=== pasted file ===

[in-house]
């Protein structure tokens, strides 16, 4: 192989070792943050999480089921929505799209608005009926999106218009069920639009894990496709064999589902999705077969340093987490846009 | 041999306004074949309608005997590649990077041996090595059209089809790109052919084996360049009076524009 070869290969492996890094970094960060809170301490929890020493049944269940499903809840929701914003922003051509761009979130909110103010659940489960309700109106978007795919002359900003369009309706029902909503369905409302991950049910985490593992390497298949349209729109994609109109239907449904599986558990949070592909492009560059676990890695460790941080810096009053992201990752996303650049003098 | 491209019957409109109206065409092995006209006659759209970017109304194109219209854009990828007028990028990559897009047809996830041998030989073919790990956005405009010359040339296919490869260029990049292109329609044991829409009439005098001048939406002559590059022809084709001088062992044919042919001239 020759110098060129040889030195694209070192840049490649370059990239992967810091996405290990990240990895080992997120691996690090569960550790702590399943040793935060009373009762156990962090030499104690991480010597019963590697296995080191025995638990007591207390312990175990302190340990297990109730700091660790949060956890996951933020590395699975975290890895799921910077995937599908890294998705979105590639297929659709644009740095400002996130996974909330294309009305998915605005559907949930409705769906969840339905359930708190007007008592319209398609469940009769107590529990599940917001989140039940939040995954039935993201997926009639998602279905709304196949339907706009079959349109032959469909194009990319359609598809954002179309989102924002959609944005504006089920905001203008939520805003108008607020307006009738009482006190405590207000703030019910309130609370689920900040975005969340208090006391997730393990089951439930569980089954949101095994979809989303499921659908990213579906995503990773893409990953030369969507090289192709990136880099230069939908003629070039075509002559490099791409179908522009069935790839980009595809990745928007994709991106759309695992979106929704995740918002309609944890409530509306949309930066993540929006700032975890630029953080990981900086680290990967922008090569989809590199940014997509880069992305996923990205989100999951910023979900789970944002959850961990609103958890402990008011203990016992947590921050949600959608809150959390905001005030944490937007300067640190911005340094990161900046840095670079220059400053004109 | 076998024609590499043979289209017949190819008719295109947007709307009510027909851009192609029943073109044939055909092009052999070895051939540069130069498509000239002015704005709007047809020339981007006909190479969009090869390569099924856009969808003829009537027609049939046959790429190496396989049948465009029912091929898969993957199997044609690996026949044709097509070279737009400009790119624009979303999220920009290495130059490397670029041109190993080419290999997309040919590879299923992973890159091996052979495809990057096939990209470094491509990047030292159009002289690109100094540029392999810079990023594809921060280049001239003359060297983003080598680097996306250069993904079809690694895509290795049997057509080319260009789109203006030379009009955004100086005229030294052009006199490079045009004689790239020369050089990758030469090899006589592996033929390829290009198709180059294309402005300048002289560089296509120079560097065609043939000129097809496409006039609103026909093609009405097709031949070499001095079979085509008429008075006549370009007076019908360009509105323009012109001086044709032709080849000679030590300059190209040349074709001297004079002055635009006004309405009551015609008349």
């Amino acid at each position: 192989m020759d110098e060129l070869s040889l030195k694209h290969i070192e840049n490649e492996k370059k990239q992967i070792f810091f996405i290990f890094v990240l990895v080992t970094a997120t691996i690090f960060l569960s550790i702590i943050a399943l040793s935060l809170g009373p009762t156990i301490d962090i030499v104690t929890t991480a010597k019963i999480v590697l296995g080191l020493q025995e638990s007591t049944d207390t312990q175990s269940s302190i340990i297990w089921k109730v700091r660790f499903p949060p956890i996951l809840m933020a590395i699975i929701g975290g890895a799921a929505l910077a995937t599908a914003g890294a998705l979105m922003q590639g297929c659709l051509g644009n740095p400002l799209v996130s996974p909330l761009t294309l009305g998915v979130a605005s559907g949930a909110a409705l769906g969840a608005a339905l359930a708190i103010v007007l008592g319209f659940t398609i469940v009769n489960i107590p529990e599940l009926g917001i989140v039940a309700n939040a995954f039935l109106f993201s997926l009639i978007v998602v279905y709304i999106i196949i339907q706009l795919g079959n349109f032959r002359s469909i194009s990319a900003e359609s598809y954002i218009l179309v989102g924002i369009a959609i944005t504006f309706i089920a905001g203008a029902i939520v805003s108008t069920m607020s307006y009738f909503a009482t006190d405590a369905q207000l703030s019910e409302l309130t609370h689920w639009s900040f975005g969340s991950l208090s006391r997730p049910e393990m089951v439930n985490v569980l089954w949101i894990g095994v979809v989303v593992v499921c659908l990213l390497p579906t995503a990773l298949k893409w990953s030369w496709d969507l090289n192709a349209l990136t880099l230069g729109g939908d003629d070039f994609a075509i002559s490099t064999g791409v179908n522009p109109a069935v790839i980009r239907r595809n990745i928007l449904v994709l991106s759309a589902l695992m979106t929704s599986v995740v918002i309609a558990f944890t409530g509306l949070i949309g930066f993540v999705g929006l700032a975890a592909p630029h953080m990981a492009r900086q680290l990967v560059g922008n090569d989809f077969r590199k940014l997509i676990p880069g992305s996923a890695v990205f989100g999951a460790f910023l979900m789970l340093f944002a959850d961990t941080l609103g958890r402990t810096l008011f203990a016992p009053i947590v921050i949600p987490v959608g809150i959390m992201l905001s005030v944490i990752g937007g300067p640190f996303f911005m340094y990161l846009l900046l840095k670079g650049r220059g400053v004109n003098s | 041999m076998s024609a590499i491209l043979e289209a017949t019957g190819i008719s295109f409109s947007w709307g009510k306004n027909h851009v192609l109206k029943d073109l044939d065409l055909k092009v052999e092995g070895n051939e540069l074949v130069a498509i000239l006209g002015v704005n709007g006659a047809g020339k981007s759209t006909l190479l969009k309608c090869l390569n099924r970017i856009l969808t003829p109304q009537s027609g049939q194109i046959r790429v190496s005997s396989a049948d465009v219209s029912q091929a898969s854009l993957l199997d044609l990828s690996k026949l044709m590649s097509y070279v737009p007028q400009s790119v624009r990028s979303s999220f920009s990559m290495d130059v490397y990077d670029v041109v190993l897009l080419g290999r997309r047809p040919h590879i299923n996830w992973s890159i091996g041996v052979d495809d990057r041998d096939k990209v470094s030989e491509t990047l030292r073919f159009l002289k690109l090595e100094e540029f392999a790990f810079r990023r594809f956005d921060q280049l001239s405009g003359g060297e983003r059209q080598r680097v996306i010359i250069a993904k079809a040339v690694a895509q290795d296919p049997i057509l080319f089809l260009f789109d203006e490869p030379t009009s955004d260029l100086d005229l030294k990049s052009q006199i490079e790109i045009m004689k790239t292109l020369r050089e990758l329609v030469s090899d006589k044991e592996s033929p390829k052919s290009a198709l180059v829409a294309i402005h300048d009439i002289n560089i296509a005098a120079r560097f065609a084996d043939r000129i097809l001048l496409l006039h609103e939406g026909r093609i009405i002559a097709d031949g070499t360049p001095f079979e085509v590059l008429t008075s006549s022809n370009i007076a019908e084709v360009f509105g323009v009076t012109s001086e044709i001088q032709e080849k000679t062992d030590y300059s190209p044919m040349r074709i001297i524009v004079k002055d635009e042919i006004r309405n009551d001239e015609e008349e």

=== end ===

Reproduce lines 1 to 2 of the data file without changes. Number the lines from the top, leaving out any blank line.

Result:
[in-house]
């Protein structure tokens, strides 16, 4: 192989070792943050999480089921929505799209608005009926999106218009069920639009894990496709064999589902999705077969340093987490846009 | 041999306004074949309608005997590649990077041996090595059209089809790109052919084996360049009076524009 070869290969492996890094970094960060809170301490929890020493049944269940499903809840929701914003922003051509761009979130909110103010659940489960309700109106978007795919002359900003369009309706029902909503369905409302991950049910985490593992390497298949349209729109994609109109239907449904599986558990949070592909492009560059676990890695460790941080810096009053992201990752996303650049003098 | 491209019957409109109206065409092995006209006659759209970017109304194109219209854009990828007028990028990559897009047809996830041998030989073919790990956005405009010359040339296919490869260029990049292109329609044991829409009439005098001048939406002559590059022809084709001088062992044919042919001239 020759110098060129040889030195694209070192840049490649370059990239992967810091996405290990990240990895080992997120691996690090569960550790702590399943040793935060009373009762156990962090030499104690991480010597019963590697296995080191025995638990007591207390312990175990302190340990297990109730700091660790949060956890996951933020590395699975975290890895799921910077995937599908890294998705979105590639297929659709644009740095400002996130996974909330294309009305998915605005559907949930409705769906969840339905359930708190007007008592319209398609469940009769107590529990599940917001989140039940939040995954039935993201997926009639998602279905709304196949339907706009079959349109032959469909194009990319359609598809954002179309989102924002959609944005504006089920905001203008939520805003108008607020307006009738009482006190405590207000703030019910309130609370689920900040975005969340208090006391997730393990089951439930569980089954949101095994979809989303499921659908990213579906995503990773893409990953030369969507090289192709990136880099230069939908003629070039075509002559490099791409179908522009069935790839980009595809990745928007994709991106759309695992979106929704995740918002309609944890409530509306949309930066993540929006700032975890630029953080990981900086680290990967922008090569989809590199940014997509880069992305996923990205989100999951910023979900789970944002959850961990609103958890402990008011203990016992947590921050949600959608809150959390905001005030944490937007300067640190911005340094990161900046840095670079220059400053004109 | 076998024609590499043979289209017949190819008719295109947007709307009510027909851009192609029943073109044939055909092009052999070895051939540069130069498509000239002015704005709007047809020339981007006909190479969009090869390569099924856009969808003829009537027609049939046959790429190496396989049948465009029912091929898969993957199997044609690996026949044709097509070279737009400009790119624009979303999220920009290495130059490397670029041109190993080419290999997309040919590879299923992973890159091996052979495809990057096939990209470094491509990047030292159009002289690109100094540029392999810079990023594809921060280049001239003359060297983003080598680097996306250069993904079809690694895509290795049997057509080319260009789109203006030379009009955004100086005229030294052009006199490079045009004689790239020369050089990758030469090899006589592996033929390829290009198709180059294309402005300048002289560089296509120079560097065609043939000129097809496409006039609103026909093609009405097709031949070499001095079979085509008429008075006549370009007076019908360009509105323009012109001086044709032709080849000679030590300059190209040349074709001297004079002055635009006004309405009551015609008349």